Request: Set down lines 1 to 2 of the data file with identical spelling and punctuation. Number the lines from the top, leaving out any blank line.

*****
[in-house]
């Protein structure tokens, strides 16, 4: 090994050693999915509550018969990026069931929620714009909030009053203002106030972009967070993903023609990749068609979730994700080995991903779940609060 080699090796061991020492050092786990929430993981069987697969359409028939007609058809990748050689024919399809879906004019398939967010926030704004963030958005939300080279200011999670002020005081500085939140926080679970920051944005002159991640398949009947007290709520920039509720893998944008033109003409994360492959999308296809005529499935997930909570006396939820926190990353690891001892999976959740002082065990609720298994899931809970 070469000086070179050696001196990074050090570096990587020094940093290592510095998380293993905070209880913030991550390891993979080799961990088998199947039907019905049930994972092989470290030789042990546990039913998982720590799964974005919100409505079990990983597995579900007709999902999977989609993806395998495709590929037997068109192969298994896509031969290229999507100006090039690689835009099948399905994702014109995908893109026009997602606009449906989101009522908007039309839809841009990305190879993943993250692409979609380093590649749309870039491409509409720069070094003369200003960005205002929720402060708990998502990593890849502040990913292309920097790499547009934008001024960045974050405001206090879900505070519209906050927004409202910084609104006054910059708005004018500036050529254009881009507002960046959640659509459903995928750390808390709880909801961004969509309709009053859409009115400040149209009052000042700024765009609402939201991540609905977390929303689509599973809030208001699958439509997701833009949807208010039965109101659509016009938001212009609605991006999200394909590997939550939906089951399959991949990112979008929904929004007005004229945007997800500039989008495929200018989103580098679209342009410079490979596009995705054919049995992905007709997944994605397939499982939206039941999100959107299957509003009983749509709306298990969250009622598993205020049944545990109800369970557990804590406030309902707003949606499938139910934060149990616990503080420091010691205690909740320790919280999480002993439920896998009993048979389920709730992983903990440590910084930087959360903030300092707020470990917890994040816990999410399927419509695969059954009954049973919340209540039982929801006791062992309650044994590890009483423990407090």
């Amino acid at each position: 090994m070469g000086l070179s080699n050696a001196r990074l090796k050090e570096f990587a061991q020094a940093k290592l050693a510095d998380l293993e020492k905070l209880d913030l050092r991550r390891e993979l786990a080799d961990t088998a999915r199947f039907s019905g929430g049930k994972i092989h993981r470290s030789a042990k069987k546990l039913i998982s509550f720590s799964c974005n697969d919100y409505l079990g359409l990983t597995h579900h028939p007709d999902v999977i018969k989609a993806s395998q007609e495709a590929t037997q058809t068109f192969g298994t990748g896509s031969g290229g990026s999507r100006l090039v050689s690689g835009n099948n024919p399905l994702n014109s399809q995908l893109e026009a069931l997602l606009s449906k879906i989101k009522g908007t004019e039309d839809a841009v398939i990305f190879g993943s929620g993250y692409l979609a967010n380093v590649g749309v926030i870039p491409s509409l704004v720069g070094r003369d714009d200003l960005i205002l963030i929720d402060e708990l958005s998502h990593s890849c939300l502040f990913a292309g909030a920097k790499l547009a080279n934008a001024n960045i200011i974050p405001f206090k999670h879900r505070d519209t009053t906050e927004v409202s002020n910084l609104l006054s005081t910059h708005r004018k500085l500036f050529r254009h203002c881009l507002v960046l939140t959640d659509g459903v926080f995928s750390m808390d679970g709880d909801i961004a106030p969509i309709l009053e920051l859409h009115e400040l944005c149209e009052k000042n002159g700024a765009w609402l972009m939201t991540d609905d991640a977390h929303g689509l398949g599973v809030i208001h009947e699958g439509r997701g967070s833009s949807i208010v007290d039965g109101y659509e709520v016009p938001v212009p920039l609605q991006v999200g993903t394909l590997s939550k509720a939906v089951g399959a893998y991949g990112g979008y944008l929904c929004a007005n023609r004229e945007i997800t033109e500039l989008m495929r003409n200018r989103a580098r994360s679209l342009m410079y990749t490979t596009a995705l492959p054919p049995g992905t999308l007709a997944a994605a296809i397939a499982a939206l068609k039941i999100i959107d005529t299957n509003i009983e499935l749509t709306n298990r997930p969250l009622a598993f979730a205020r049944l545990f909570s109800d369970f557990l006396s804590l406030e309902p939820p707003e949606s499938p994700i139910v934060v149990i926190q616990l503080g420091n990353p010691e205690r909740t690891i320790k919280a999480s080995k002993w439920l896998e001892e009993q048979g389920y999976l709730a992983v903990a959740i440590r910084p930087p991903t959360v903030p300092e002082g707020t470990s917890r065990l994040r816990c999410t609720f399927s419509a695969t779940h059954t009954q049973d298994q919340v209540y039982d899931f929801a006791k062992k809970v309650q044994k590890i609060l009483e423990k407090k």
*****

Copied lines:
[in-house]
């Protein structure tokens, strides 16, 4: 090994050693999915509550018969990026069931929620714009909030009053203002106030972009967070993903023609990749068609979730994700080995991903779940609060 080699090796061991020492050092786990929430993981069987697969359409028939007609058809990748050689024919399809879906004019398939967010926030704004963030958005939300080279200011999670002020005081500085939140926080679970920051944005002159991640398949009947007290709520920039509720893998944008033109003409994360492959999308296809005529499935997930909570006396939820926190990353690891001892999976959740002082065990609720298994899931809970 070469000086070179050696001196990074050090570096990587020094940093290592510095998380293993905070209880913030991550390891993979080799961990088998199947039907019905049930994972092989470290030789042990546990039913998982720590799964974005919100409505079990990983597995579900007709999902999977989609993806395998495709590929037997068109192969298994896509031969290229999507100006090039690689835009099948399905994702014109995908893109026009997602606009449906989101009522908007039309839809841009990305190879993943993250692409979609380093590649749309870039491409509409720069070094003369200003960005205002929720402060708990998502990593890849502040990913292309920097790499547009934008001024960045974050405001206090879900505070519209906050927004409202910084609104006054910059708005004018500036050529254009881009507002960046959640659509459903995928750390808390709880909801961004969509309709009053859409009115400040149209009052000042700024765009609402939201991540609905977390929303689509599973809030208001699958439509997701833009949807208010039965109101659509016009938001212009609605991006999200394909590997939550939906089951399959991949990112979008929904929004007005004229945007997800500039989008495929200018989103580098679209342009410079490979596009995705054919049995992905007709997944994605397939499982939206039941999100959107299957509003009983749509709306298990969250009622598993205020049944545990109800369970557990804590406030309902707003949606499938139910934060149990616990503080420091010691205690909740320790919280999480002993439920896998009993048979389920709730992983903990440590910084930087959360903030300092707020470990917890994040816990999410399927419509695969059954009954049973919340209540039982929801006791062992309650044994590890009483423990407090």